about us | newsletter | contact | archive | members area
Tal Roma, AFI Europe Romania
In 2017, the companies were facing a more competitive labour market»
  Features:      COUNTRY FOCUS   |   SECTOR ANALYSIS   |

Missile shield consensus shows chronic foreign policy indifference

The installation of 24 American anti-ballistic missiles on Romanian soil in the next five years was greeted by the country with a shrug

March 2010 - From the Print Edition

While in The Netherlands a disagreement between coalition parties over when the country should pull troops out of Afghanistan splits apart a Government, in Romania a similar dilemma unites the opposition and the parties in power.
The bitterly divided political movements in Romania have all agreed to host a US shield – indicating that politicians in this country disagree on every issue except defence and foreign policy.
The country has seen no public protest and few commentators making an informed case against the proposal. Prime Minister Emil Boc gave the most emotive account of why the country should support the shield. He stated that, after 65 years, the USA had finally arrived to defend Romania. Although many Romanians welcomed these comments, they were surprised to suddenly find themselves under attack.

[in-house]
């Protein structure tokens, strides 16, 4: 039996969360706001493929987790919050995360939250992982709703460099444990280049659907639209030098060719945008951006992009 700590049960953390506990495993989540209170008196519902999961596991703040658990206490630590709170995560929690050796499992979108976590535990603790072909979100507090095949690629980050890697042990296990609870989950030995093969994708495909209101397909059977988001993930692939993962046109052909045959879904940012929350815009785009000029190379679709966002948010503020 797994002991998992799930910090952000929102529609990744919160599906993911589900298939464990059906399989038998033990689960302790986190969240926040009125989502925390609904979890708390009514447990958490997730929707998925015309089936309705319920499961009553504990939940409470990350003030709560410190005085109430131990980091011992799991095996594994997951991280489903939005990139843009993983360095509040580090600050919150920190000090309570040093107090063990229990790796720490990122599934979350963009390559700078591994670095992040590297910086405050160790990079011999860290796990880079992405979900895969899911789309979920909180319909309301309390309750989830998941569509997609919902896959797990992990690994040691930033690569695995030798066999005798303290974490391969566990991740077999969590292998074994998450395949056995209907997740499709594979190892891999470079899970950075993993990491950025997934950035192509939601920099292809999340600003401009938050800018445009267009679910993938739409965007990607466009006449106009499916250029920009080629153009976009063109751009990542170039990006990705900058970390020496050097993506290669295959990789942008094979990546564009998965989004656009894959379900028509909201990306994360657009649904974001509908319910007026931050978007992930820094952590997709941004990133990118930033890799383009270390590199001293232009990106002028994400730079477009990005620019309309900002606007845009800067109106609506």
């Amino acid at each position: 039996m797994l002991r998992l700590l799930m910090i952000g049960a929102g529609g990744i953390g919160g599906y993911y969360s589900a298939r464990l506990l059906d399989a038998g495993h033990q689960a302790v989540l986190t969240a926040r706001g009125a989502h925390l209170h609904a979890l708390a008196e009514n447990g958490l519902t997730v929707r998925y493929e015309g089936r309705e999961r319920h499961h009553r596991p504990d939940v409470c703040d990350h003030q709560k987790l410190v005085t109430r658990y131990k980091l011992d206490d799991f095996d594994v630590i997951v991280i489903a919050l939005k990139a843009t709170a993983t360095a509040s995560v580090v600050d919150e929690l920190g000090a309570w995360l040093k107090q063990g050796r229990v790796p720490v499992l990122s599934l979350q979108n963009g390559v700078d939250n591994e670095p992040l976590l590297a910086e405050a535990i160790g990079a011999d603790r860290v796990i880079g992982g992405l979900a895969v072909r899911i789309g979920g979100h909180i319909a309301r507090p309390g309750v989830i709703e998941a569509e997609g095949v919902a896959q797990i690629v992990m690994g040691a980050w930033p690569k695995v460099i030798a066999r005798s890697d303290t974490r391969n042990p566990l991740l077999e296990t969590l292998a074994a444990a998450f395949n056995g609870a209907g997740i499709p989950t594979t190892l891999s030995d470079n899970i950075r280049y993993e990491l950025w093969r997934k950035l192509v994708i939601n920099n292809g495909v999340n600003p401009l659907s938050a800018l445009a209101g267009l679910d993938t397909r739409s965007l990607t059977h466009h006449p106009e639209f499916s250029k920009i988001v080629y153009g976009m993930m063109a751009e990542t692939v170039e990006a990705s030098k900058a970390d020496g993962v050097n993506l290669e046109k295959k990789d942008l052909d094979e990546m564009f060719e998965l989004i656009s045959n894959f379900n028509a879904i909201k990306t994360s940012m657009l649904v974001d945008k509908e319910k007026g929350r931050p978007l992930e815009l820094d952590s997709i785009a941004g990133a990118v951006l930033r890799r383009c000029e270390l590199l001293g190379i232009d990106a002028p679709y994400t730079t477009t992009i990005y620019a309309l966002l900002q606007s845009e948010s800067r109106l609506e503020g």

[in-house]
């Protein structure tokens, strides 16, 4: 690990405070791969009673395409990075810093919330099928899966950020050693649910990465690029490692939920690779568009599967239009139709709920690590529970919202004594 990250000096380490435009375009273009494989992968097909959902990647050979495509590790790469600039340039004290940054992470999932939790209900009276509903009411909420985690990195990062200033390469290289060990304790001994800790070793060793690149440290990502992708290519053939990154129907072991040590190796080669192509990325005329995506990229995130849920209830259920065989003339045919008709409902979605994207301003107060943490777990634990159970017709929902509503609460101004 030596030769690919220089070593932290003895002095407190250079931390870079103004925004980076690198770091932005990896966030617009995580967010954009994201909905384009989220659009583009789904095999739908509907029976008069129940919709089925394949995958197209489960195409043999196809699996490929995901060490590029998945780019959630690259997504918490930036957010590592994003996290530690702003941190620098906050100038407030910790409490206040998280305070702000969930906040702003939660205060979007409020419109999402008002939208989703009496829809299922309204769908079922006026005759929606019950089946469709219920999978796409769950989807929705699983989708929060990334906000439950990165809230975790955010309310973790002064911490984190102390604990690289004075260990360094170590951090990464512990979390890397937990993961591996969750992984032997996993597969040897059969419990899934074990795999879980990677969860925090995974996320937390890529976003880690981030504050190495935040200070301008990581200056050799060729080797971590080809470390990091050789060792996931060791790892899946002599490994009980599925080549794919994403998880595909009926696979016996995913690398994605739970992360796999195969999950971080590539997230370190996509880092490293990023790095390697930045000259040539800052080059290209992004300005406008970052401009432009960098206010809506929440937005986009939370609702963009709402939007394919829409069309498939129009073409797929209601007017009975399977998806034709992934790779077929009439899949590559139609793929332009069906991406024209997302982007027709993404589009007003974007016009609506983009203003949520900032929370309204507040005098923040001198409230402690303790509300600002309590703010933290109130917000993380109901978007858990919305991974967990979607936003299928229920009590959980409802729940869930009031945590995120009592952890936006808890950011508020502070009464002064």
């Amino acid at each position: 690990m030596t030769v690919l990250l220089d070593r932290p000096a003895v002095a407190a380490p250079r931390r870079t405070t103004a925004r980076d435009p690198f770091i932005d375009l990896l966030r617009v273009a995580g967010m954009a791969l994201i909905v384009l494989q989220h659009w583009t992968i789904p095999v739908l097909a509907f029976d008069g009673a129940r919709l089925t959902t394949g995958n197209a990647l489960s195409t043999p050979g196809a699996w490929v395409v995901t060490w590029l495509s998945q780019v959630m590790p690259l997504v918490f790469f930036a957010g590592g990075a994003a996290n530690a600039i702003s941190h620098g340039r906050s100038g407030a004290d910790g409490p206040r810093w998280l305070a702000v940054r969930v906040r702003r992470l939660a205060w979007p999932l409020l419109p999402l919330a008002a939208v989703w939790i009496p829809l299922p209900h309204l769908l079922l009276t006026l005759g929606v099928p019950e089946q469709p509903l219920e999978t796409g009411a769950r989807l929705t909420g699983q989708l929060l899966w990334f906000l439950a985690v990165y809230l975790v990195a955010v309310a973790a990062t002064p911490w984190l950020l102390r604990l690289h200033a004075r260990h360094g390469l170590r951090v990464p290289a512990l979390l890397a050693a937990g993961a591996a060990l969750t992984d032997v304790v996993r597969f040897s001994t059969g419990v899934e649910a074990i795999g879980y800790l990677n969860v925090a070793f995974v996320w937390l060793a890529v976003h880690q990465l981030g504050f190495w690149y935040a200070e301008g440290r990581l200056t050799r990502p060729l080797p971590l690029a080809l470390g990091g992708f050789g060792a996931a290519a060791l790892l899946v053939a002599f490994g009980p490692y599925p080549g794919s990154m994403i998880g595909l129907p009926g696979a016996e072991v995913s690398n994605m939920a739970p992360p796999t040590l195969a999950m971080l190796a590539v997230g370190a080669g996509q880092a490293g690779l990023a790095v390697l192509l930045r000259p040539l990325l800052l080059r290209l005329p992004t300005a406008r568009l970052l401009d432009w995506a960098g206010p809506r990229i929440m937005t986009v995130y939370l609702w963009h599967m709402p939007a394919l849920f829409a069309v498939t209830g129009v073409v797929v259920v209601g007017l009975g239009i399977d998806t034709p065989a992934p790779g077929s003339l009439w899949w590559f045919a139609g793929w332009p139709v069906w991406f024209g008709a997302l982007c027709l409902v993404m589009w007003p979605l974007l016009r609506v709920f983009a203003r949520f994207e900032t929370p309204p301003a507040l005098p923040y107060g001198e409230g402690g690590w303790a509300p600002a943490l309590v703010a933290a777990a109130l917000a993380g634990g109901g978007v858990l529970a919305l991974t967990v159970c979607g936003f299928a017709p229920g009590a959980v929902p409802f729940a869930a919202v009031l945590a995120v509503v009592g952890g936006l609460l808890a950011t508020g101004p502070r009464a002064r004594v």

There is no real debate over whether the installation of this system increases the security of Romania, instead society seems to swallow the line given by the Ministry of Foreign Affairs that this missile shield makes Romania safer. And the reason? This is a large American weapon pointed in the right direction.
There is no public poll or consultation, nor is there a demand for a referendum - other than from ex-President Ion Iliescu. In Poland and the Czech Republic there was an active and popular campaign against the Bush proposal for a missile shield and a radar in their countries. Here there is silence.
Maybe even the USA is shocked at the ease at which the Romanian public has accepted the prospect of their country giving its land to Americans to launch missiles against potential nuclear weapons.
One problem was that, in general, the media did not report this news as an issue with pros and cons, but as a fait accompli.
It only lasted one news cycle and was replaced by wall-to-wall coverage on the opposition Social Democratic Party elections for its president.